When I was about 15 I watched a funny satyrical twist on Robin Hood called “Robin Hood: Men in Tights” by Mel Brooks a famous Jewish writer and comedian. As in most of his movies Mel Brooks had a cameo appearance, this time playing the roll of “Rabbi Tuckman” replacing the well-known role of Friar Tuck. In his role Rabbi Tuck came around peddling circumcision to Robin Hood and his merry men (in tights). The result led to another hilarious decent into Mel Brooks hilarity that you can read here. The scene certainly would leave most wondering, “what was God thinking when he came up with the covenant sign of circumcision?”
Circumcision may or may not have had religious or hygiene significance before the time of the Covenant with Abraham, but neither past religions significance or hygiene are the significance here.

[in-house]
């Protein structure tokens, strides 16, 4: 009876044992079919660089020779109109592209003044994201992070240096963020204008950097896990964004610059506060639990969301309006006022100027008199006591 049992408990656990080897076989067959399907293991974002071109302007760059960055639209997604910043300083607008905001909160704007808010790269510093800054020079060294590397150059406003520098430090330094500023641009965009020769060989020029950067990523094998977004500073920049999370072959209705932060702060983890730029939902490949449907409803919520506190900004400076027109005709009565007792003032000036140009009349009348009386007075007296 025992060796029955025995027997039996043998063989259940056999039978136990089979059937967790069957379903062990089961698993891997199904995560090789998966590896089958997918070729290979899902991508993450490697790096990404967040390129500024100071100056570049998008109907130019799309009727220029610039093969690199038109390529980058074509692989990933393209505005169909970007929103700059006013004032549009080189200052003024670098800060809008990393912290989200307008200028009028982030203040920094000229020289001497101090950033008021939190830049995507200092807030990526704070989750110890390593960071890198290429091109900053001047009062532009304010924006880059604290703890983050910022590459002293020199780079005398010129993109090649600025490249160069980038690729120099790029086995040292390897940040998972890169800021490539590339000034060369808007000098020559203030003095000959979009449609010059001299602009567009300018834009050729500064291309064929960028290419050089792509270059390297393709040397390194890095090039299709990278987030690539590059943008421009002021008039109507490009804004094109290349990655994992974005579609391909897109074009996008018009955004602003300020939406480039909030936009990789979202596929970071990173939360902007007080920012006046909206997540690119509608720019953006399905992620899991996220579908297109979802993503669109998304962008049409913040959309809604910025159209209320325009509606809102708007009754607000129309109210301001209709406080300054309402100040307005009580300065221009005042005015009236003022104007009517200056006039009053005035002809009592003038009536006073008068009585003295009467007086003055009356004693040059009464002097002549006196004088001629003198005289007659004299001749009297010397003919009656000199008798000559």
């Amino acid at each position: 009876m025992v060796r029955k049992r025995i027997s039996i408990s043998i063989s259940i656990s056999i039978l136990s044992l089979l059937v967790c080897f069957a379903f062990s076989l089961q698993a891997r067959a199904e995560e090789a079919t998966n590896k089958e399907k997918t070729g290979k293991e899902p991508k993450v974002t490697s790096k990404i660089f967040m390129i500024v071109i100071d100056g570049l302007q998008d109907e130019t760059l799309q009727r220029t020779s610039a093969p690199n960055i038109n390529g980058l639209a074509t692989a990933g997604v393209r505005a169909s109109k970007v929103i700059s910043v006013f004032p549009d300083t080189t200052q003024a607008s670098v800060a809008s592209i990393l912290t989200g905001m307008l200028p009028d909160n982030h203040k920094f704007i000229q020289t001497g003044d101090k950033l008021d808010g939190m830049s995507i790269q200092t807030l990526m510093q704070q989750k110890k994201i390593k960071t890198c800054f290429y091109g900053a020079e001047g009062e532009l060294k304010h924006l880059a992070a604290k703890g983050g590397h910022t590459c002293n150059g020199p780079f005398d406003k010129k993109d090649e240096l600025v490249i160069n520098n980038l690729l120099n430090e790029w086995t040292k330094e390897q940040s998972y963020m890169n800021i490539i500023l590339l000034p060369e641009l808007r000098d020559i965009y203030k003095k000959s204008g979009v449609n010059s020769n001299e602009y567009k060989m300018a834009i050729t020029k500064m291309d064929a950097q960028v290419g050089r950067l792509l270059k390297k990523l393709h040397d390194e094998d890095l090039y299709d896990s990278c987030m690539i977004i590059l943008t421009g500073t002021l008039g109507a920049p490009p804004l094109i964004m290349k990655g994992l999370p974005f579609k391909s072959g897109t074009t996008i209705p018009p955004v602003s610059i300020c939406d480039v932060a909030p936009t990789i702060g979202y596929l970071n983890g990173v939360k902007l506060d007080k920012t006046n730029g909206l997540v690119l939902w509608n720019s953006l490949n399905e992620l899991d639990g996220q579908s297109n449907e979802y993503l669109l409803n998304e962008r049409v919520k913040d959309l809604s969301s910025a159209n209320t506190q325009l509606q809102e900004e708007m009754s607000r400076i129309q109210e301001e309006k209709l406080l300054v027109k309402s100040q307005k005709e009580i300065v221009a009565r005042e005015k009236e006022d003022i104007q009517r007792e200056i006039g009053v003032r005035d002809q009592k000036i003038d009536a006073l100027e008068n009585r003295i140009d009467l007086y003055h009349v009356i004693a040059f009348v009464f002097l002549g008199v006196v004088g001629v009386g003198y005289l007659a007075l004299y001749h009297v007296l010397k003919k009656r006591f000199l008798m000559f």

Circumcision has to do with a uniting of the spiritual and the physical. In other words, what is said must also be done. Circumcision was dramatic, but it created a radical sense of belonging. “Circumcision announces that Israelites belong only to this community and only to this God.” Circumcision is weighty, it represents a radical committed faith. Furthermore, it speaks to something deeper. Throughout scripture, and culminating in Romans 2:29, we see that Circumcision is more than just the outward, it deals with the inward. The phrase ‘circumcision of the heart’ speaks to a deeper connection then just a physical sign. It represents a “yielding [of] affections and will to [God].”
Quotes from Walter Bruggemann’s Interpretation commentary on Genesis, page 155.